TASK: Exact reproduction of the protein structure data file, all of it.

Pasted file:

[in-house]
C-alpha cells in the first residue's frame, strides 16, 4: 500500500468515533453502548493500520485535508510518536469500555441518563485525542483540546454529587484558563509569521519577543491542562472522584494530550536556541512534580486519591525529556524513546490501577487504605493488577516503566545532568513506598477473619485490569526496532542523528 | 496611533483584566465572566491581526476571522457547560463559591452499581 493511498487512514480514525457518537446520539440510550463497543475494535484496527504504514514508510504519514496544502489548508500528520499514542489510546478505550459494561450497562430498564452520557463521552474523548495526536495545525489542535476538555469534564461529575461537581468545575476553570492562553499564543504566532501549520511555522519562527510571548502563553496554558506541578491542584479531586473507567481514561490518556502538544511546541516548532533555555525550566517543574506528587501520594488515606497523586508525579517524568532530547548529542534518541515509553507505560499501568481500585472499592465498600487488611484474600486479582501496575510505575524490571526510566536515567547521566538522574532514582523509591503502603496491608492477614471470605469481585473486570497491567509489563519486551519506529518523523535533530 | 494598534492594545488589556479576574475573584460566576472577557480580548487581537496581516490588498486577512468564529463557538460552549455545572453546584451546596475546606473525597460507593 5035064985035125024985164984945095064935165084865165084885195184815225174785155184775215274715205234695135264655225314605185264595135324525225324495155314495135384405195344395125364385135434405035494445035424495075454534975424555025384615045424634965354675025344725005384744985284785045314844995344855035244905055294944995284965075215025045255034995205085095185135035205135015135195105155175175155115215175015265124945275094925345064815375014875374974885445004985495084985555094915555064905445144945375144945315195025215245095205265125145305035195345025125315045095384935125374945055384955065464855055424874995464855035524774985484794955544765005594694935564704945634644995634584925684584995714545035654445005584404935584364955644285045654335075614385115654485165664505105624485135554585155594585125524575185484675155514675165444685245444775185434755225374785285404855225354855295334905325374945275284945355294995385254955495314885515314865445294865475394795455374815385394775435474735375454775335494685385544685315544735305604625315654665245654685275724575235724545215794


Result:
[in-house]
C-alpha cells in the first residue's frame, strides 16, 4: 500500500468515533453502548493500520485535508510518536469500555441518563485525542483540546454529587484558563509569521519577543491542562472522584494530550536556541512534580486519591525529556524513546490501577487504605493488577516503566545532568513506598477473619485490569526496532542523528 | 496611533483584566465572566491581526476571522457547560463559591452499581 493511498487512514480514525457518537446520539440510550463497543475494535484496527504504514514508510504519514496544502489548508500528520499514542489510546478505550459494561450497562430498564452520557463521552474523548495526536495545525489542535476538555469534564461529575461537581468545575476553570492562553499564543504566532501549520511555522519562527510571548502563553496554558506541578491542584479531586473507567481514561490518556502538544511546541516548532533555555525550566517543574506528587501520594488515606497523586508525579517524568532530547548529542534518541515509553507505560499501568481500585472499592465498600487488611484474600486479582501496575510505575524490571526510566536515567547521566538522574532514582523509591503502603496491608492477614471470605469481585473486570497491567509489563519486551519506529518523523535533530 | 494598534492594545488589556479576574475573584460566576472577557480580548487581537496581516490588498486577512468564529463557538460552549455545572453546584451546596475546606473525597460507593 5035064985035125024985164984945095064935165084865165084885195184815225174785155184775215274715205234695135264655225314605185264595135324525225324495155314495135384405195344395125364385135434405035494445035424495075454534975424555025384615045424634965354675025344725005384744985284785045314844995344855035244905055294944995284965075215025045255034995205085095185135035205135015135195105155175175155115215175015265124945275094925345064815375014875374974885445004985495084985555094915555064905445144945375144945315195025215245095205265125145305035195345025125315045095384935125374945055384955065464855055424874995464855035524774985484794955544765005594694935564704945634644995634584925684584995714545035654445005584404935584364955644285045654335075614385115654485165664505105624485135554585155594585125524575185484675155514675165444685245444775185434755225374785285404855225354855295334905325374945275284945355294995385254955495314885515314865445294865475394795455374815385394775435474735375454775335494685385544685315544735305604625315654665245654685275724575235724545215794